Thousands of tarantulas are emerging from underground in the San Francisco Bay Area


Just when you needed more nightmare fuel: Tarantulas are running around the San Francisco area!

Drier, warmer-than-usual weather in Northern California is causing a strange natural phenomenon — scores of lovelorn male tarantulas are roving the area in search of single ladies. (Lady tarantulas, that is.) The Bay Area blond tarantulas, or Aphonopelma smithi, are called that because they are the only tarantula native to the region.

Typically, the male tarantulas have already mated and perished at this point in the season. They’re still out and about this year, though, hoping to meet a special gal hiding in her burrow. The desperate suitors wander hill and dale in search of a receptive female and, if they’re lucky enough to mate, die shortly after.

Hikers have been encountering these males, who are up to 4 inches in length, on trails in California’s Mount Diablo State Park. They’ve also been seen in roads and parks.

“They’re not returning home,” Cameron Morrison, supervising state park peace officer for Mount Diablo State Park, told ABC News about the arachnids he calls “gentle giants.” “That’s their final voyage, basically.”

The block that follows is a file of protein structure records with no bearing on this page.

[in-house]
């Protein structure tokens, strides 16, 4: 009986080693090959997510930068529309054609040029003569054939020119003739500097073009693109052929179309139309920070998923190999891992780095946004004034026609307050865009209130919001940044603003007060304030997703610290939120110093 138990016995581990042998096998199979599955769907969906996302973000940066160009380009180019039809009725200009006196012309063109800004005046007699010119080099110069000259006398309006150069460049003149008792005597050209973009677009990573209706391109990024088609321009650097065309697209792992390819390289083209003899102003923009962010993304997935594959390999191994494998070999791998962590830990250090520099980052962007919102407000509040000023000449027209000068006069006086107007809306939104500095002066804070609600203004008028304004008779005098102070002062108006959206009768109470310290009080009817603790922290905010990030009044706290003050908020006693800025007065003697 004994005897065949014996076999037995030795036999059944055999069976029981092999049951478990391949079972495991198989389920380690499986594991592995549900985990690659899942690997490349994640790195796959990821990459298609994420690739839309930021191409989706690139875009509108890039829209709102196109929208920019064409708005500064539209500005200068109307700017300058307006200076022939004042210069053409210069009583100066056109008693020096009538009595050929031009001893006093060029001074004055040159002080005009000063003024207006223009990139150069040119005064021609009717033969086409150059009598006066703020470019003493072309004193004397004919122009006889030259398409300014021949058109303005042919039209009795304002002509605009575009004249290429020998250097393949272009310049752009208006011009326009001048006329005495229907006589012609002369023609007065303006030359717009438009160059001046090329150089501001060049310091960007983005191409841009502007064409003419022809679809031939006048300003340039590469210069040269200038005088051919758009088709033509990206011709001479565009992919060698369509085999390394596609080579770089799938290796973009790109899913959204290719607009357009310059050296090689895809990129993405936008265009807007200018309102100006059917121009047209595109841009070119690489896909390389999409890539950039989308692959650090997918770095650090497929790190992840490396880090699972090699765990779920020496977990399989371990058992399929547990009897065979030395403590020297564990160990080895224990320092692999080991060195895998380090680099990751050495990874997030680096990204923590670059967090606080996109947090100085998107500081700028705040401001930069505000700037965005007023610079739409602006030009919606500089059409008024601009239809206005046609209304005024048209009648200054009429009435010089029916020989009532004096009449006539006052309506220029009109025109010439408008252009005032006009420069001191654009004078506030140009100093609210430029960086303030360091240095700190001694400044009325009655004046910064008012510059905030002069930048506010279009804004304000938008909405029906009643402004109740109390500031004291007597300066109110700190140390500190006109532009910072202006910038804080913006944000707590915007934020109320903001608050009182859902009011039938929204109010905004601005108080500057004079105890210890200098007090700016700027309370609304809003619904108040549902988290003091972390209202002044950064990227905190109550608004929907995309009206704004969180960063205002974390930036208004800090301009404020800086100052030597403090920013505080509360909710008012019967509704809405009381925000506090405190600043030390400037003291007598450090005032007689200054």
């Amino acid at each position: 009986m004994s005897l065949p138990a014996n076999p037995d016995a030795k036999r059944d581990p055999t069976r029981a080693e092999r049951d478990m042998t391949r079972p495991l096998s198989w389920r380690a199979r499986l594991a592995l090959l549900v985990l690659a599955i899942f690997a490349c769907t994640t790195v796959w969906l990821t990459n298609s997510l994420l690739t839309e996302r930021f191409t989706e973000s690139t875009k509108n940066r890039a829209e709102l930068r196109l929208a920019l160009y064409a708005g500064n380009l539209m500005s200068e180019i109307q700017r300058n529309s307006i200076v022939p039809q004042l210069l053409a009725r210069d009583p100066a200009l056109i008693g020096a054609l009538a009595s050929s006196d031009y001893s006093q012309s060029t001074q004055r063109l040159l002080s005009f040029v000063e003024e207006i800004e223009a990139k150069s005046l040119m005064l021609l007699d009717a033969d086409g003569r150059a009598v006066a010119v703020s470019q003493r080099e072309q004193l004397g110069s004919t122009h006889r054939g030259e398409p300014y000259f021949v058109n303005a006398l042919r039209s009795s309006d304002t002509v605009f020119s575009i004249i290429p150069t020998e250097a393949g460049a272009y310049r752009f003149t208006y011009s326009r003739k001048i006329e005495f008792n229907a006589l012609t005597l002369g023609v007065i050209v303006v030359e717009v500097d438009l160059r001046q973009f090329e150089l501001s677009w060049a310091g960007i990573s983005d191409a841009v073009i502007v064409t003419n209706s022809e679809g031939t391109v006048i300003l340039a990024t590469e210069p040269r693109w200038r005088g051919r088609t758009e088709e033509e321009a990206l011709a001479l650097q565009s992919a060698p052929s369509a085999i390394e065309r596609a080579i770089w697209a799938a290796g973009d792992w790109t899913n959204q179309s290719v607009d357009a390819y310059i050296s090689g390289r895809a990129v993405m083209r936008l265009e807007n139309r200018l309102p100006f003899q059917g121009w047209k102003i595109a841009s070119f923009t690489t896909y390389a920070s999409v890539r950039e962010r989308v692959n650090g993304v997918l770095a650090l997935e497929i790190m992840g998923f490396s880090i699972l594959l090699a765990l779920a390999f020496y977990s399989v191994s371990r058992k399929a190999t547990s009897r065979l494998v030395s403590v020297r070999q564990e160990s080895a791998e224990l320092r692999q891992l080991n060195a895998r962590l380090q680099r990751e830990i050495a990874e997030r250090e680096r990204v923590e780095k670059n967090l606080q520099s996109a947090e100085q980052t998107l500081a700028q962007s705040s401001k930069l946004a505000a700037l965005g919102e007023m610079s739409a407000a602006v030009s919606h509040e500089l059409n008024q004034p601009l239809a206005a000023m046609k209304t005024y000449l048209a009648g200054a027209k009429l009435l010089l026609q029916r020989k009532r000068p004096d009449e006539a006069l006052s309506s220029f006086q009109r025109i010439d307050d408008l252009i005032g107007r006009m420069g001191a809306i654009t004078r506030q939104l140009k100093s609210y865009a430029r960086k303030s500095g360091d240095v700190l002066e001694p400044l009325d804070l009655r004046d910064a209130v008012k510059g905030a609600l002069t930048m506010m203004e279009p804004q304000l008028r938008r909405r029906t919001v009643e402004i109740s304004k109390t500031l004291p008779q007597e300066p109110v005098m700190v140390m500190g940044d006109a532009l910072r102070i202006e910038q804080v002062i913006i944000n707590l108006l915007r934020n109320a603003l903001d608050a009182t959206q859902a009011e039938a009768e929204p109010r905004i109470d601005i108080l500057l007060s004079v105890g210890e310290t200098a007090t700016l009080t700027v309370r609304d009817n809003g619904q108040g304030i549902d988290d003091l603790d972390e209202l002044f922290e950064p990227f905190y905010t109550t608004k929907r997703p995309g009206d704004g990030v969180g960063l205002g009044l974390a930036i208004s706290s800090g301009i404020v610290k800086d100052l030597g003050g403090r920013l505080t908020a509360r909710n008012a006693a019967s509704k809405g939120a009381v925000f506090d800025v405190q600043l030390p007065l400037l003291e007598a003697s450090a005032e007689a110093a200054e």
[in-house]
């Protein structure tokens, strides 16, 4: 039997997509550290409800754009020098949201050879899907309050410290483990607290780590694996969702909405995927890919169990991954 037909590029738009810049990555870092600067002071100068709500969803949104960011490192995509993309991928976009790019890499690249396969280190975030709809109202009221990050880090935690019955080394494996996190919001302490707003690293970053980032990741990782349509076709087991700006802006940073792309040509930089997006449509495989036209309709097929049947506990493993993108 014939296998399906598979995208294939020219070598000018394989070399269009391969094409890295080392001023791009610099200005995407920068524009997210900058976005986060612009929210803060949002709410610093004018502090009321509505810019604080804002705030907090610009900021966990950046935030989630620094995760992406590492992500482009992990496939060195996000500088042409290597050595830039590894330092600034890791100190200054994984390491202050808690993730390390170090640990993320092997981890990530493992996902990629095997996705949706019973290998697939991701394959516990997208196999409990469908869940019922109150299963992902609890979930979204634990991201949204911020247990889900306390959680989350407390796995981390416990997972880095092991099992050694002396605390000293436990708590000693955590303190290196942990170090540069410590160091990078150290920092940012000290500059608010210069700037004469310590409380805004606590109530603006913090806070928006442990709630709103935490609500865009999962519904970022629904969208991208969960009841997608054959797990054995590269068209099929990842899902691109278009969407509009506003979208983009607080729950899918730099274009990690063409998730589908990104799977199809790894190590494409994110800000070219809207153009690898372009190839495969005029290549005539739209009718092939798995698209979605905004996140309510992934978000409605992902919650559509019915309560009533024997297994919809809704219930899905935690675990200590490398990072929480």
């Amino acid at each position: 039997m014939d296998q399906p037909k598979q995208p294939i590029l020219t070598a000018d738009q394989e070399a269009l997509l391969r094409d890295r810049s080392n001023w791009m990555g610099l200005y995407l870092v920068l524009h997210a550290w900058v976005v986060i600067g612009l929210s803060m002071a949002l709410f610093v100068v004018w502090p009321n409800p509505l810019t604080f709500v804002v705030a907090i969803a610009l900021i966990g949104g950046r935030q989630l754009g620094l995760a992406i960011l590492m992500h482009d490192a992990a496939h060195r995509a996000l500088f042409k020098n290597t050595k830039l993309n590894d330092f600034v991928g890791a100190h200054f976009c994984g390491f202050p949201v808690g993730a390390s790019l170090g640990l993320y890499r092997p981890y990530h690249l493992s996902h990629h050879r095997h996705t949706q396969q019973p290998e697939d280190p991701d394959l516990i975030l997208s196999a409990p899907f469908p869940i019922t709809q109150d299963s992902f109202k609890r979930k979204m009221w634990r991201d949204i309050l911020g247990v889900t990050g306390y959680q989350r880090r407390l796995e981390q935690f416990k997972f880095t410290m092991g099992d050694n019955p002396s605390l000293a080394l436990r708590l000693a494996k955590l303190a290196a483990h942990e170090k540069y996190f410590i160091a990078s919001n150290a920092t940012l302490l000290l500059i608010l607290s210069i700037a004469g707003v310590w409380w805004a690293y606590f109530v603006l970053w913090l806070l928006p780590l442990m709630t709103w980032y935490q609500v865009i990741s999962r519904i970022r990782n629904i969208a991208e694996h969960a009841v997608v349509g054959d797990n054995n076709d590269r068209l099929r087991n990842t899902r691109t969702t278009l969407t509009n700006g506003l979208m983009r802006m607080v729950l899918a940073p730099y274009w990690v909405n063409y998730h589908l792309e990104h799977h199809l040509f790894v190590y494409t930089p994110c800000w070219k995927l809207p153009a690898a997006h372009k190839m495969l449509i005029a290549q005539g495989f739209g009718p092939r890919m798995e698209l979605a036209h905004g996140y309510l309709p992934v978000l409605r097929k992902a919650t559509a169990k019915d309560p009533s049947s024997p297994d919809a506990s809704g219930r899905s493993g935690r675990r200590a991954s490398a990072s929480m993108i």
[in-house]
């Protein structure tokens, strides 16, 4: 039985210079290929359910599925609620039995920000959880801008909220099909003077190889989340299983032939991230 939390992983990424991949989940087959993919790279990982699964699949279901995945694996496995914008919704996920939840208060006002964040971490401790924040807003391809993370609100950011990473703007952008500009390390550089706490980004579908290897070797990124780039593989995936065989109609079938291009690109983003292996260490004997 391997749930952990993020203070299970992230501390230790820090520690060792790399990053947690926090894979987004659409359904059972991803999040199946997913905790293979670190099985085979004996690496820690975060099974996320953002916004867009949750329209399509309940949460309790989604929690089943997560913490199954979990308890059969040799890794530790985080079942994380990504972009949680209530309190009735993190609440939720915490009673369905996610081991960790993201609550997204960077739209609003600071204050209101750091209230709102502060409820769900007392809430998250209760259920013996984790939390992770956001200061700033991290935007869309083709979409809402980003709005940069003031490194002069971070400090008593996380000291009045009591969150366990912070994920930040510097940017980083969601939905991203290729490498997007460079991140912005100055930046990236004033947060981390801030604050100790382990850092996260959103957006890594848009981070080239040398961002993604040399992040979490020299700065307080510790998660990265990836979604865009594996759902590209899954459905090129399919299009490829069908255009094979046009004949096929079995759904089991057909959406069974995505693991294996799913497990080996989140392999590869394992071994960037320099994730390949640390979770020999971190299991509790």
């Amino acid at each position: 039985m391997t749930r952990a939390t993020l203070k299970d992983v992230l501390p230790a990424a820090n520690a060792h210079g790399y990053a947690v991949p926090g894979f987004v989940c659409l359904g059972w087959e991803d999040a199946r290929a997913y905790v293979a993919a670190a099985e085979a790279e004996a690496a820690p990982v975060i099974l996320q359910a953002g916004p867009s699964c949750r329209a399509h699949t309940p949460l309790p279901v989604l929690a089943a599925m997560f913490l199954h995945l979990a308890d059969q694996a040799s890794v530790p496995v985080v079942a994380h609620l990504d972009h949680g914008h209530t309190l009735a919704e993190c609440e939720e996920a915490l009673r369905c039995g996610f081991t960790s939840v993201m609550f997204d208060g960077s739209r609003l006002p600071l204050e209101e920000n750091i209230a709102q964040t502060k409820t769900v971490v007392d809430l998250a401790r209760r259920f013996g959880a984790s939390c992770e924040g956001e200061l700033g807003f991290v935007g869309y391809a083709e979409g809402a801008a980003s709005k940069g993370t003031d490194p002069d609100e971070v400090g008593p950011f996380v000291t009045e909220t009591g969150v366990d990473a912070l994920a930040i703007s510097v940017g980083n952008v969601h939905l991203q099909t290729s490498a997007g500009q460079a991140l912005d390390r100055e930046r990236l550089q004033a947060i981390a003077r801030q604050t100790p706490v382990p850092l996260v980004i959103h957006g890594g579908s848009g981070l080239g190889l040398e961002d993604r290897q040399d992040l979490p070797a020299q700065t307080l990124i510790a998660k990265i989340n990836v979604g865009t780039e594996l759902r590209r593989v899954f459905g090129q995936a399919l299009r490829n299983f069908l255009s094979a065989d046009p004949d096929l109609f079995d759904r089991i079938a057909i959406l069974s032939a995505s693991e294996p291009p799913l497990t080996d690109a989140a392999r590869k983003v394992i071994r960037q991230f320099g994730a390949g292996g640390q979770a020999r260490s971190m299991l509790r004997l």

Far from being freaked, some Californians are embracing the extra time to hang with the imposing-looking arachnids. Instagram user @flyking45 happily posted a pic of a fine specimen he encountered:

@child_of_nature78 shared the story and photos of a big fella he showed off to a family looking for the spiders:

@tarafirmafarms spotted a big ‘un in late September after it nearly got squashed by out-of-towners:

The small town of Coarsegold, near Yosemite National Park, even hosts a Tarantula Awareness Festival in late October to celebrate the beasts, complete with tarantula races, costumes, a scream-off and a hairy leg contest. This year, it’ll be on Oct. 26.

Like the brown tarantulas that march through Colorado each year, these guys aren’t new to the locals. They’ve just got a little extra time for mating this fall.

Folks in tarantula country also know that, despite their horror-movies looks, tarantulas are relatively peaceful creatures unless provoked. Their bite is about as venomous as a bee sting — but they can shed tiny body hairs when they’re spooked, which can cause skin and eye irritation.

Depending on your perspective, this year’s tarantula bachelors have either really great or really bad timing. On one hand, the sight of a huge spider outdoors is seasonally appropriate! On the other hand, that spider just might get mistaken for a scary Halloween decoration.


Animals, Curiosity, News, Wild Animals
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About the Author
Kathleen St. John
Kathleen St. John is a freelance journalist. She lives in Denver with her husband, two kids and a fiercely protective Chihuahua. Visit Scripps News to see more of Kathleen's work.

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